It was then time to get more specific. I decided that my goal would be for the book to connect with kids on three levels: education, perspective, and inspiration. The education piece is the science content, the perspective piece involves seeing ourselves and our planet in a new light, and the inspiration piece comes in trying to get kids to dream of how much better the world could be if we all work together. I quickly realized that achieving this goal would require more words than a picture book story could reasonably accommodate, so I decided to combine the story with sidebars (which we call “Big Kid Boxes”) that would explain the themes — especially the science content — in more detail.
Next came what for most authors is the hardest part: finding a publisher and an artist. I dreaded this step, not only because I knew it would be extremely time-consuming just to try to find a publisher, but also because I’d heard many authors lament the loss of control they felt once publishers started telling them what to do. When I mentioned my fears to my astronomy textbook editor of the time, she surprised me by suggesting that I start my own publishing imprint, and then offering herself and two colleagues — a book designer (who then found the artist for the book) and a production manager — as volunteers who would moonlight to help get the imprint started. Thanks to all this help, the path from story idea to publication was relatively smooth and easy.
To understand the challenges and rewards, it will help if I explain what we hoped would happen next. We imagined taking the profits from our first book and using them to finance additional books, including books by other scientist authors besides myself. We’d then roll those even larger profits into larger-scale ventures. Suffice it to say that we went so far as to imagine a science theme park that would compete with Disneyland. Alas, the primary challenge turned out to be that we had grossly underestimated the upfront costs and overestimated the sales potential. As a result, despite numerous awards and strong reviews for our Big Kid Science books, we’ve never come anywhere close to the break-even point. From a financial standpoint, our publishing venture has been a failure.
Fortunately, I’m lucky enough to be in a position where I can afford to lose some money publishing children’s books, and that brings me to the rewards that make it worth it to me. The first is very personal: I love talking to elementary school kids, and writing children’s books gives me the opportunity to conduct the assemblies I mentioned earlier; I’ve done this at more than 100 elementary schools to date. The second major reward is in knowing that my books are actually being read and appreciated by kids, and that brings me to one of the biggest advantages of publishing them myself: I can give away as many as I like. I have focused my book donations on elementary school libraries, where I know that each copy will be read dozens of times. To date I’ve donated books to more than 10,000 elementary school libraries, which means I can realistically imagine that 100,000 or more kids have read them. The third major reward comes in those unexpected things that sometimes happen, like having a book read in space by an astronaut. Fourth, and perhaps most importantly, I find the process itself to be extremely rewarding, in that it gives me a chance to really think about what I hope the world will someday be like, and then to try to convey that vision to the next generation.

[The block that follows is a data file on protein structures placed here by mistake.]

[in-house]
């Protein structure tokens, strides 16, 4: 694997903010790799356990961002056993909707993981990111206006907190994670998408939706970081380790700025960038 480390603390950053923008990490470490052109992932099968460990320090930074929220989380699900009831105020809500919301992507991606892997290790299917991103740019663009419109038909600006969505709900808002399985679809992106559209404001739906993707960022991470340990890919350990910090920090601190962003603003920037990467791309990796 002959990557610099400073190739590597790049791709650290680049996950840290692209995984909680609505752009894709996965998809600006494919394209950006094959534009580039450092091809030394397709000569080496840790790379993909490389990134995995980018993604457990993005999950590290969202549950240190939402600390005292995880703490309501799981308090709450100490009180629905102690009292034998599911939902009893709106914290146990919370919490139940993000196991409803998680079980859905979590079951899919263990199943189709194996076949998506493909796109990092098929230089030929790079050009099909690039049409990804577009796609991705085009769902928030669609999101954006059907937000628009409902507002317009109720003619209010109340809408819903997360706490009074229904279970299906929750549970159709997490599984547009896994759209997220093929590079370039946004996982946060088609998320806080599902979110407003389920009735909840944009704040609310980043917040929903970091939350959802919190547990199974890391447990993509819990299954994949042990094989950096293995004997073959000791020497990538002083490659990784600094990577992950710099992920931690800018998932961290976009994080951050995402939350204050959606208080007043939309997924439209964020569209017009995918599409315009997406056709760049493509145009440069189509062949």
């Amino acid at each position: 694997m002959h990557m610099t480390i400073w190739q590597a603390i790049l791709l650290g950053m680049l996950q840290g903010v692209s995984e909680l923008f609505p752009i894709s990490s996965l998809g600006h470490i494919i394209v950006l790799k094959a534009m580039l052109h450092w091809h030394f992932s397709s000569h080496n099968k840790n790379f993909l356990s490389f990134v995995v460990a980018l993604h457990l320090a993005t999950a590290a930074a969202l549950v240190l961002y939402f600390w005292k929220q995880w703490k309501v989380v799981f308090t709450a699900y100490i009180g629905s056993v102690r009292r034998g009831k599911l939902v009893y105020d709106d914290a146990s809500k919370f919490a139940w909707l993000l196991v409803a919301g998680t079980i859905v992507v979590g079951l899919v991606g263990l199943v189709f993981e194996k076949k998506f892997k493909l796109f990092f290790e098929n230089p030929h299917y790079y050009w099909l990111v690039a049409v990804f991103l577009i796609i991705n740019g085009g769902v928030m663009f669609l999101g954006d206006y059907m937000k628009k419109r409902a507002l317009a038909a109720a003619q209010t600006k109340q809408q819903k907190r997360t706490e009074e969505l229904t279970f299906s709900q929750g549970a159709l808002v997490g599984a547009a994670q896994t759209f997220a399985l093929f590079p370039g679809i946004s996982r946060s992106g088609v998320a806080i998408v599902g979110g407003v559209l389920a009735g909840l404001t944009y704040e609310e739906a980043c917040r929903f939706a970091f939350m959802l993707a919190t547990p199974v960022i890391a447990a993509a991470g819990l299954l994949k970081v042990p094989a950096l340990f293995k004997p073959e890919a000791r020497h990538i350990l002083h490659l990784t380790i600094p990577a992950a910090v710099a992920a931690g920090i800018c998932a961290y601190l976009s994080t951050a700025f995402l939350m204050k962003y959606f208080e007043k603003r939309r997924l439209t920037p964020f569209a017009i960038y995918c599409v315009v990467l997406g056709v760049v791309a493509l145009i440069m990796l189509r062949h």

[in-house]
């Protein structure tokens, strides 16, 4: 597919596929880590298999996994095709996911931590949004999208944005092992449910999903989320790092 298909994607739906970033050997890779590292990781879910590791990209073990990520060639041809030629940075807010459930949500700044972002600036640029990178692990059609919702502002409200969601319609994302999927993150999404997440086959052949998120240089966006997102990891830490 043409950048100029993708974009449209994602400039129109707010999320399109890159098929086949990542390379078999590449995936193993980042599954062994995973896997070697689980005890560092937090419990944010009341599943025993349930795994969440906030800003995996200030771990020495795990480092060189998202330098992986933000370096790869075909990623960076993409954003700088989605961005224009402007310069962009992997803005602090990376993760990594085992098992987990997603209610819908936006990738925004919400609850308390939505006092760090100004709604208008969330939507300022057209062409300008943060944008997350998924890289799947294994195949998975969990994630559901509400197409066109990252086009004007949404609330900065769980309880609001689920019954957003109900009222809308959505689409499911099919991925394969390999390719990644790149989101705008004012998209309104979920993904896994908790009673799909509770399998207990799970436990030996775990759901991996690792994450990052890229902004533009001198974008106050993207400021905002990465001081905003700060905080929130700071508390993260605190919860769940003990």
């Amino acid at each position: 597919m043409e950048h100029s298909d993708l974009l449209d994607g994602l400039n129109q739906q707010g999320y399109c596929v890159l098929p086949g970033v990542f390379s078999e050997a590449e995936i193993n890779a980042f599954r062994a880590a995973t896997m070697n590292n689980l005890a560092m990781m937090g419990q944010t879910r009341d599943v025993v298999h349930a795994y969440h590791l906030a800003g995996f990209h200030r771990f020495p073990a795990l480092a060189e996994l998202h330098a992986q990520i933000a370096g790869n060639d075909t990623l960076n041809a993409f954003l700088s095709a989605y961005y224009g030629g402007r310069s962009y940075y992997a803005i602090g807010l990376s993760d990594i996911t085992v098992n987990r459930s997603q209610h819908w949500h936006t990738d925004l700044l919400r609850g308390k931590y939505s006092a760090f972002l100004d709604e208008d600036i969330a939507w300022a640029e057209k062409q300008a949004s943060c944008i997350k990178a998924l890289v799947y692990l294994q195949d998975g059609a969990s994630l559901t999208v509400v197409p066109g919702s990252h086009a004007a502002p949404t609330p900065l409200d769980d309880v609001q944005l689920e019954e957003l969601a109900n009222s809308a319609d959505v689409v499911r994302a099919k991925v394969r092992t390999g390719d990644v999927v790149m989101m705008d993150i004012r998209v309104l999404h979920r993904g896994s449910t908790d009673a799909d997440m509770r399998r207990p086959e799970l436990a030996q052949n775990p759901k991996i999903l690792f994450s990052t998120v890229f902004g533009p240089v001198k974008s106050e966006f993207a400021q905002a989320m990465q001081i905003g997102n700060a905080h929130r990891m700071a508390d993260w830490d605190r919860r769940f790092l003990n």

In closing, let me share a page spread from Max Goes to the Moon (see above) that captures many of the ideas I’ve discussed. This spread appears near the end of the story, after Max and Tori have returned from their first Moon trip, and after children around the world have spread a petition asking all the nations of the world to work together in building a permanent Moon base. You’ll notice one of the Big Kid Boxes on the left-hand page, and you’ll see from the art that the children’s petitioning was successful. (You can also see the entire book online at http://www.bigkidscience.com/readmax.html.) The page concludes: “The building of the Moon Colony also changed a lot of things back on Earth. Children tried to learn more in school, in hopes that they might get to attend the University of the Moon. Grownups saved their money for tourist trips to the Moon. Most importantly, the beautiful views of Earth from the Moon made everyone realize that we all share a small and precious planet.” Perhaps you won’t be surprised to learn that while reading this page in my assemblies, I always ask for a show of hands as to how many of the kids would like to go to college on the Moon. It’s rare that even one child doesn’t put a hand in the air.
About the Author
Jeffrey Bennett received his Ph.D. in Astrophysics from the University of Colorado, Boulder. His experience in research and education includes teaching at every level from preschool through graduate school; proposing and helping to develop both the Colorado Scale Model Solar System on the CU-Boulder campus and the Voyage Scale Model Solar System on the National Mall in Washington, DC; and serving two years as a Visiting Senior Scientist at NASA Headquarters, where he helped create a number of programs designed to build stronger links between the research and education communities. He is the lead author of college textbooks in astronomy, astrobiology, mathematics, and statistics. His books for the general public include Beyond UFOs (Princeton University Press 2008) and Math for Life (Roberts & Company 2012). His books for children include Max Goes to the Moon, Max Goes to Mars, Max Goes to Jupiter, and The Wizard Who Saved the World (available Nov. 2011).